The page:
A priest has died from a slashed throat after two knifemen burst into a church as he celebrated Mass, in what appears to be the latest in a string of terror attacks in France.
Two men, believed to be the assailants, held members of the congregation hostage for an hour before being shot dead by police after emerging on to the courtyard of the church in Normandy, according to local reports.
French newspapers suggested that the dead man was 92 years old and had served the community of Saint-Etienne-du-Rouvray, south of Rouen, for decades.
Police sources were quoted as saying that at least one of the two hostage-takers was bearded and was wearing a skullcap of the kind worn by some Muslims.
French president Francois Hollande and interior minister Bernard Cazeneuve are on their way to the scene.
The French government said one hostage was killed and another seriously injured.
One member of the congregation – made up of two nuns and two worshippers – was said to be seriously injured.
A spokesman for the ministry of the interior, Pierre-Henry Brandet, confirmed that the priest was dead and said another hostage was “between life and death”.
Mr Brandet told French TV channel BFMTV: “The two hostage-takers came out of the church armed and it was at that point that they were neutralised by the police.”
The hostage-takers entered the church armed with knives shortly before 10am local time (9am Irish time), said French media
As the situation developed, officers from the elite anti-terrorist Raid squad were called in to assist local police. A number of shots were heard over a period of around 15 seconds as the incident came to an end around 40 minutes later.
Anti-terrorist authorities in Paris have opened an inquiry into the hostage-taking.
Eulalie Garcia, who works in a beauty parlour, is on the same road as the church, and told reporters that she knew the 92-year-old priest, who had taught her the catechism as a young girl.
“My family has lived here for 35 years and we have always known him,” she said. “He was someone who was treasured by the community. He was very discreet and didn’t like to draw attention to himself.”
She said she was very shocked by the death of the priest, who lived opposite his church. “It can happen to anyone,” she said.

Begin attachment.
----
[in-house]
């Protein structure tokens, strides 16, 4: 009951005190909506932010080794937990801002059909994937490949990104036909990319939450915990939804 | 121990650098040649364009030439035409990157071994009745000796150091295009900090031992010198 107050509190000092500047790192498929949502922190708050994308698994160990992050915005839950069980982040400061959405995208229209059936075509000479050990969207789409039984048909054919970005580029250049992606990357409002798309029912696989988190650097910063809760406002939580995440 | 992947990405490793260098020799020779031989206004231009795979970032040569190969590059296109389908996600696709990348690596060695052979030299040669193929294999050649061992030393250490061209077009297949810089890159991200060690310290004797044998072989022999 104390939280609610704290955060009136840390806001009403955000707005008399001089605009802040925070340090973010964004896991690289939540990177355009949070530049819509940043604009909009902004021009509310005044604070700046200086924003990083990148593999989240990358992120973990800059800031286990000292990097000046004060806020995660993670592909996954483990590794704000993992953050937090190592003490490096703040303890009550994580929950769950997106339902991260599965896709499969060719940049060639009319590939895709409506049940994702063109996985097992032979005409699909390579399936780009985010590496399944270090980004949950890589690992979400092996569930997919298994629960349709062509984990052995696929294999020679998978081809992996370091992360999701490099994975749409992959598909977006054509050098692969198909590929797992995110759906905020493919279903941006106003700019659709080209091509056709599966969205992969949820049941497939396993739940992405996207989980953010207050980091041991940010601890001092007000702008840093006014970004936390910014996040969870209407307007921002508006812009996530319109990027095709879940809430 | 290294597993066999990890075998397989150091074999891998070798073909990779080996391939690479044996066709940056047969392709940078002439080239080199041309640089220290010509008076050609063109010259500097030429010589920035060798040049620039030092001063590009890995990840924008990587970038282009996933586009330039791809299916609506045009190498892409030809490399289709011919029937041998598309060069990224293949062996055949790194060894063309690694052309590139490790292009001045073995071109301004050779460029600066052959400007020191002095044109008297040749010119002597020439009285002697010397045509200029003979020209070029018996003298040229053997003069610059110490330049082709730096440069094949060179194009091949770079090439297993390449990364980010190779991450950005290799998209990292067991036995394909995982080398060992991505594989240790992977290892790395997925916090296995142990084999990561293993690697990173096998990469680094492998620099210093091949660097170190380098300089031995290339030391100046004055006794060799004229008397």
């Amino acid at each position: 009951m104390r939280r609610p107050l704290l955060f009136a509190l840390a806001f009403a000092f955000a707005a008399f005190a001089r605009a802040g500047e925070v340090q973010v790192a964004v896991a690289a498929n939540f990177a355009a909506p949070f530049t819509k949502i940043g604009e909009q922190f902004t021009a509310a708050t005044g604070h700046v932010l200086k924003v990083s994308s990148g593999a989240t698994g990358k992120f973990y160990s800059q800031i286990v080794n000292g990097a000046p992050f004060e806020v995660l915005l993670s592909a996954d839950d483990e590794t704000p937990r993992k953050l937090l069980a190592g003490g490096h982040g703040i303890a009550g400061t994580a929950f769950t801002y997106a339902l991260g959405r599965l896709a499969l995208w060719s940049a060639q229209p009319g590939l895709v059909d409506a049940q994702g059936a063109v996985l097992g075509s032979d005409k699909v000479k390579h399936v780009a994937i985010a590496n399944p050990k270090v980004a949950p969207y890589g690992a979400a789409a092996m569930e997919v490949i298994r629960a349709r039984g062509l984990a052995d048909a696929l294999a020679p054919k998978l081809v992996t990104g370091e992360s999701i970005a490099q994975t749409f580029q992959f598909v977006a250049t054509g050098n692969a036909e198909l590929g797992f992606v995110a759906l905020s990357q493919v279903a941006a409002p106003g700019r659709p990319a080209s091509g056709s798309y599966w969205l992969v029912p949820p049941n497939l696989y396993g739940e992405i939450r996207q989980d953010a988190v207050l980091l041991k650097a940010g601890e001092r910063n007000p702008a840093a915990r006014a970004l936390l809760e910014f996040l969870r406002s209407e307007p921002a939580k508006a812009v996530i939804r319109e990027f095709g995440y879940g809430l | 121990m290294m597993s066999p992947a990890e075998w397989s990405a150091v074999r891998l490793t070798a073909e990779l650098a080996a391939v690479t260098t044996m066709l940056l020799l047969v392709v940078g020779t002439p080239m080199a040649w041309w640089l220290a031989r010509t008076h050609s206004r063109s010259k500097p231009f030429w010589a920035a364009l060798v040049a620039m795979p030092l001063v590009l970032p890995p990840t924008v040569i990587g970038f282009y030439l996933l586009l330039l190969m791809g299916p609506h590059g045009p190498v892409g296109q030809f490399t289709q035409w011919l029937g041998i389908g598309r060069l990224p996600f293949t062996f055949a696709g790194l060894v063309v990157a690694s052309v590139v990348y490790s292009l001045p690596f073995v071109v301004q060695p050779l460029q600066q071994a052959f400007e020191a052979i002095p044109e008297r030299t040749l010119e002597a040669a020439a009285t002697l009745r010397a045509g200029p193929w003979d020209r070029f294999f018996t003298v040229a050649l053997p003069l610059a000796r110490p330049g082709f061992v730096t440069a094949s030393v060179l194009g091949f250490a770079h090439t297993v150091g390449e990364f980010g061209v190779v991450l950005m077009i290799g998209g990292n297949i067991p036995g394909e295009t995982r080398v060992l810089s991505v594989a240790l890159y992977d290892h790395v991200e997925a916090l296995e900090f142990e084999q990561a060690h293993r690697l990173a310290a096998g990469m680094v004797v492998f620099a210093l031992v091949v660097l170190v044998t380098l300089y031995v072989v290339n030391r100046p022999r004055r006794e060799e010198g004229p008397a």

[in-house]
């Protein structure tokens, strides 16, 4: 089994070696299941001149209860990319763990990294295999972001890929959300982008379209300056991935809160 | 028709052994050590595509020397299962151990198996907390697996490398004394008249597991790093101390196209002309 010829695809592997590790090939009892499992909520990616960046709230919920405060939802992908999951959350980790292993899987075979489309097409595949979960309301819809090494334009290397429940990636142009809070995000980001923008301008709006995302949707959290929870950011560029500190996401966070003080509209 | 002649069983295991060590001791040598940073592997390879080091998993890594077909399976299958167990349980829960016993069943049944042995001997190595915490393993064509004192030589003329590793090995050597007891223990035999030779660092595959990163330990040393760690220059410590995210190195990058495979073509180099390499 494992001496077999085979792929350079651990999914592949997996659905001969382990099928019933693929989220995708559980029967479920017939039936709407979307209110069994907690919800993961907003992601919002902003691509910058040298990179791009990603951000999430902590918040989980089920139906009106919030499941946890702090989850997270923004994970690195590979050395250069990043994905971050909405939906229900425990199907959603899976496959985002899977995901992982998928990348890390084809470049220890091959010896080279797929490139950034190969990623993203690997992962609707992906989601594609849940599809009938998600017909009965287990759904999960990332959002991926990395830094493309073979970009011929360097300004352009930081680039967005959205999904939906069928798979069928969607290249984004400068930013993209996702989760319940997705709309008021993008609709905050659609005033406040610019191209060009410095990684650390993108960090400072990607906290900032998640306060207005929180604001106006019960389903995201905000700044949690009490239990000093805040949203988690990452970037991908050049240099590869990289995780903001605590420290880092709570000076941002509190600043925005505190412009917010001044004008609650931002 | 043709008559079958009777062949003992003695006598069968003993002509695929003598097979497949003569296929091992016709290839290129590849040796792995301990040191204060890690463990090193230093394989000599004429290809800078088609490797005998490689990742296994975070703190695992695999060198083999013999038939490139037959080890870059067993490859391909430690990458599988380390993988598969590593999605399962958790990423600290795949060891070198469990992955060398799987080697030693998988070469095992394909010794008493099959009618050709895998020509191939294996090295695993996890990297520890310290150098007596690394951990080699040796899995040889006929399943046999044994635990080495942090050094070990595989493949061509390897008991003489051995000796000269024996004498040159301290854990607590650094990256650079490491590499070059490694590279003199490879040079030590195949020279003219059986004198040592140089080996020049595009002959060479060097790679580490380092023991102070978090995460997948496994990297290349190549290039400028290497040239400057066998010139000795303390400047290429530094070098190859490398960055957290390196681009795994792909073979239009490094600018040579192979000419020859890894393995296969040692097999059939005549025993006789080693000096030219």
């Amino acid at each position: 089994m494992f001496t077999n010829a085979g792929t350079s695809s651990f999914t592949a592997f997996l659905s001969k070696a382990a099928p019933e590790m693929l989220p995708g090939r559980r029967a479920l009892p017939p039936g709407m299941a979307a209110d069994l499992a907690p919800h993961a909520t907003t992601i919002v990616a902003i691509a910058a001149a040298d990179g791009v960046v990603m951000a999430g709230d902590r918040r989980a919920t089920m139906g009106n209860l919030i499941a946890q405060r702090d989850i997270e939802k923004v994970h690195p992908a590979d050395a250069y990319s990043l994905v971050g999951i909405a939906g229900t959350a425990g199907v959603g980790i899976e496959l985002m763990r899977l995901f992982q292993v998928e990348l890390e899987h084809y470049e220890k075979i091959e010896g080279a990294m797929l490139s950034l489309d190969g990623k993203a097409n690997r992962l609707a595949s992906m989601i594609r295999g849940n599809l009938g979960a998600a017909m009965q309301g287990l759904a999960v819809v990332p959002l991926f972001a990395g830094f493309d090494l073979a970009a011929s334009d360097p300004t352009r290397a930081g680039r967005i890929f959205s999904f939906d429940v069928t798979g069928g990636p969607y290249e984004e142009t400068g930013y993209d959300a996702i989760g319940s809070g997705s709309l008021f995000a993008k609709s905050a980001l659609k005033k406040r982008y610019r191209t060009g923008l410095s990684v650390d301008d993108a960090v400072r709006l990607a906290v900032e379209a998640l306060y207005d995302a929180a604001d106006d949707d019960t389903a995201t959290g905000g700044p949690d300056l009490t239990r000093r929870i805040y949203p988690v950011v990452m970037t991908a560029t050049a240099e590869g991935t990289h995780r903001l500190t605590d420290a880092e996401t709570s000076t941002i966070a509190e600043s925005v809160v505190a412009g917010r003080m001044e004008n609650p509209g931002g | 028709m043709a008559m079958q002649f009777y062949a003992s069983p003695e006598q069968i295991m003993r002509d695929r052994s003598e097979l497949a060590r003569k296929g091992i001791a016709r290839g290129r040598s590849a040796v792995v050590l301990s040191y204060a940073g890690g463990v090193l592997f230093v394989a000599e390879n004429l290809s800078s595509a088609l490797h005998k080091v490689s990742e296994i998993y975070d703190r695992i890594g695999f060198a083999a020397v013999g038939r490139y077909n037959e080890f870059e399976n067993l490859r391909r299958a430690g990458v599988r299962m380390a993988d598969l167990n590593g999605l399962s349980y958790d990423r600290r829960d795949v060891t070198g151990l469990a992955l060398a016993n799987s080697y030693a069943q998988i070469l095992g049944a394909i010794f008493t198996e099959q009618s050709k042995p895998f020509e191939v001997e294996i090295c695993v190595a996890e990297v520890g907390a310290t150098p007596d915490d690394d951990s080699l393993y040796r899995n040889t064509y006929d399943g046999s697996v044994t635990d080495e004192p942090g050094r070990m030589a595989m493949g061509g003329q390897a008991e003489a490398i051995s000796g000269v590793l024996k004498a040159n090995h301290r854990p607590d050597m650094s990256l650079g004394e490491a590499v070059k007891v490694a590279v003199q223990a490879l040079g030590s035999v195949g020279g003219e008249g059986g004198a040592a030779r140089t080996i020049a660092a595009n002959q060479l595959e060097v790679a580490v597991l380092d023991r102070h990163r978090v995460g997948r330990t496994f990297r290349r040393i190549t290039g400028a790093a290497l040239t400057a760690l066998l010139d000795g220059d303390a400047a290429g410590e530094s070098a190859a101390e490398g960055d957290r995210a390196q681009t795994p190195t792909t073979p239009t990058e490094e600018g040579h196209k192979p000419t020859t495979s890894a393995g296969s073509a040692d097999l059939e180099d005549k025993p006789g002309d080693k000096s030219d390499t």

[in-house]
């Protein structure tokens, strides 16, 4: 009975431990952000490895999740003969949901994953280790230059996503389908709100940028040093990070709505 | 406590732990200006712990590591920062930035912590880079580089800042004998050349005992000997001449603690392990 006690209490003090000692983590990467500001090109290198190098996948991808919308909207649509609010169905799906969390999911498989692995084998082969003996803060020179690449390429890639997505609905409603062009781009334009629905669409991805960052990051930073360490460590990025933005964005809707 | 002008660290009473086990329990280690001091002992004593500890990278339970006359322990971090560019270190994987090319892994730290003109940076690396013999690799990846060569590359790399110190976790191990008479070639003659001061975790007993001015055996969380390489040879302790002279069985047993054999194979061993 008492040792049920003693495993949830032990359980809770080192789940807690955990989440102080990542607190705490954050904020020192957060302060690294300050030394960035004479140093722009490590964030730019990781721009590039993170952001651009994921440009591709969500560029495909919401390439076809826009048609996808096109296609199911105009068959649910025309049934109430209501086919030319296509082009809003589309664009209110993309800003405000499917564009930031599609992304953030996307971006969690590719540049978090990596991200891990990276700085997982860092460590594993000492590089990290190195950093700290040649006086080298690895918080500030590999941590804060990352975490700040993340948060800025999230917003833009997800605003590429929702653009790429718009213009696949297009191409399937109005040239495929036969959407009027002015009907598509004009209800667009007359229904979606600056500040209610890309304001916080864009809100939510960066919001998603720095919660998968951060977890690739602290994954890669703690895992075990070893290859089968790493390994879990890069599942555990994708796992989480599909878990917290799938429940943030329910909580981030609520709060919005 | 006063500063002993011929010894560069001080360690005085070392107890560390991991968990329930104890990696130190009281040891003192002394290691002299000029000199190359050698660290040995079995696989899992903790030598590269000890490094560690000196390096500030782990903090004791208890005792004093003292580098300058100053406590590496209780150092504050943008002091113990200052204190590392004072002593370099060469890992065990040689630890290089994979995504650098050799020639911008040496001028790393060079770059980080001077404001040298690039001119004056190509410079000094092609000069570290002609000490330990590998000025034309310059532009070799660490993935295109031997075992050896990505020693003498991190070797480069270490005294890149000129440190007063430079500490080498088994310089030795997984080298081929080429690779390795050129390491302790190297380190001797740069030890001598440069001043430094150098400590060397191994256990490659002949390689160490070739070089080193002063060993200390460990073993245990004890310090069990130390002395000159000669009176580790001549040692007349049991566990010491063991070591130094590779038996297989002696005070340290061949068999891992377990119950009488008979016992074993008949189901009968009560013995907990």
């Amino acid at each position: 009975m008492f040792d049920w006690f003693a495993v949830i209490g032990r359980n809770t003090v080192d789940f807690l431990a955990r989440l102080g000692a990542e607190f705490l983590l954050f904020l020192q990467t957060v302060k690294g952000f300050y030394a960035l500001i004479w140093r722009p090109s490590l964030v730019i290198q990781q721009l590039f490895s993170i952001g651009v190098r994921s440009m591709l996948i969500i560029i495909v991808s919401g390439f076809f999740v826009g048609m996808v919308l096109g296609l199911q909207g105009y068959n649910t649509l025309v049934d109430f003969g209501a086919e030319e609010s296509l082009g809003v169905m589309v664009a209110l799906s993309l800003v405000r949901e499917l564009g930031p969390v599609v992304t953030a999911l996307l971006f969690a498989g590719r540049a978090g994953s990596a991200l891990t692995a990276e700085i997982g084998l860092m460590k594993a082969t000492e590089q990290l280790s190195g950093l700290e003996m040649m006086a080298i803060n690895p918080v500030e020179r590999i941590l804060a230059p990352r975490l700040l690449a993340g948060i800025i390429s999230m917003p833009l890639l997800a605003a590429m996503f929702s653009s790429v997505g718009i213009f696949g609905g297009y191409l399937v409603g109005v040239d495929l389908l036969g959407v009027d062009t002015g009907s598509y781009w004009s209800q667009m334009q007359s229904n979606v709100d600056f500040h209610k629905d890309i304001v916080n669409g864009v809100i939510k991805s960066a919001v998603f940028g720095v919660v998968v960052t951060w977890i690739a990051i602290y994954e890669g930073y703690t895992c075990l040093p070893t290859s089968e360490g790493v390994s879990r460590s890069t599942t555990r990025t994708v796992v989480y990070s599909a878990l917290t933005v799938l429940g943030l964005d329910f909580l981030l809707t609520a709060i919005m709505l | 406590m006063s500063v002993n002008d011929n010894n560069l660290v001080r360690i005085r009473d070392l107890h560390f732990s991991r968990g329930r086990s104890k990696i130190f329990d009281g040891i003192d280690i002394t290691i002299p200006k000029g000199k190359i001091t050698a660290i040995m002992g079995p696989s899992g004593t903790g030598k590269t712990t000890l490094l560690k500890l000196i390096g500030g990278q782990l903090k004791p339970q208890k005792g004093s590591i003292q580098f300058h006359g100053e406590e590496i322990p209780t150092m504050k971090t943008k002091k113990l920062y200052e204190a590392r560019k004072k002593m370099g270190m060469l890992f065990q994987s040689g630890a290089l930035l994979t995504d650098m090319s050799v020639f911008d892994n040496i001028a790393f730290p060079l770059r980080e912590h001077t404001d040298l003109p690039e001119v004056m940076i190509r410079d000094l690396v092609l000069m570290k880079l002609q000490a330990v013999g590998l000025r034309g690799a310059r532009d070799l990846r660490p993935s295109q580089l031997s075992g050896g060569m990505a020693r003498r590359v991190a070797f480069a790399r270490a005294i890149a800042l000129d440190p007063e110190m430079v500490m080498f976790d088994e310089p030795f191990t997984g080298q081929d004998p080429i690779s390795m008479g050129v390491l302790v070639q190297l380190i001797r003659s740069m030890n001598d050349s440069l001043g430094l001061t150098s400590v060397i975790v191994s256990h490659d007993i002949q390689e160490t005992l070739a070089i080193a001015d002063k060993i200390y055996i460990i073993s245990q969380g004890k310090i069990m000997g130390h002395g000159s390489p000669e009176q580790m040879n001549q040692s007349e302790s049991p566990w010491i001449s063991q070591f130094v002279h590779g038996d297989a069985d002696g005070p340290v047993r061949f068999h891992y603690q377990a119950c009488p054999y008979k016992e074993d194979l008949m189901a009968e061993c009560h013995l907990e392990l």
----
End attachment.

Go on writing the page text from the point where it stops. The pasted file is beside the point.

The area around the church remained cordoned off and the old town was out of bounds.
French newspaper Le Figaro reported that the church was suspected to have been on a list of Catholic places of worship in the area around Paris drawn up as possible targets by Sid Ahmed Ghlam, an Algerian student arrested last year on suspicion of murdering a mother-of-one during a botched attempt to attack a church in Villejuif.
In an impromptu press conference at the scene, Mr Brandet said that a careful investigation of the church building was being conducted by anti-terrorist officers, using sniffer dogs to ensure that no bombs had been left behind by the hostage-takers as booby-traps.
The scene was being investigated by forensic officers, in an operation which was expected to last throughout the day, he said.
Mr Brandet said: “I will not talk about the motives of these individuals.
“I cannot tell you more about the persons who have been seriously injured and who have been assassinated, for the simple reason that investigations are ongoing and the explosive sniffer dogs are carrying out their work.
“We face a dramatic situation that we have to face up to once again, less than two weeks following the Nice tragedy.”
Mr Brandet was unable to say whether the hostage-takers had firearms.
“The investigation will continue throughout the day,” he said.
“We are at the start of the operation. The priority was to make sure we got the assailants and rescued as many hostages as possible.
“Unfortunately the toll has been extremely high. One person was assassinated and another was seriously injured.”
French prime minister Manuel Valls said in a message on Twitter: “Horror in the face of the barbaric attack on a church in Seine-Maritime. All of France and all Catholics are bruised. We stand together.”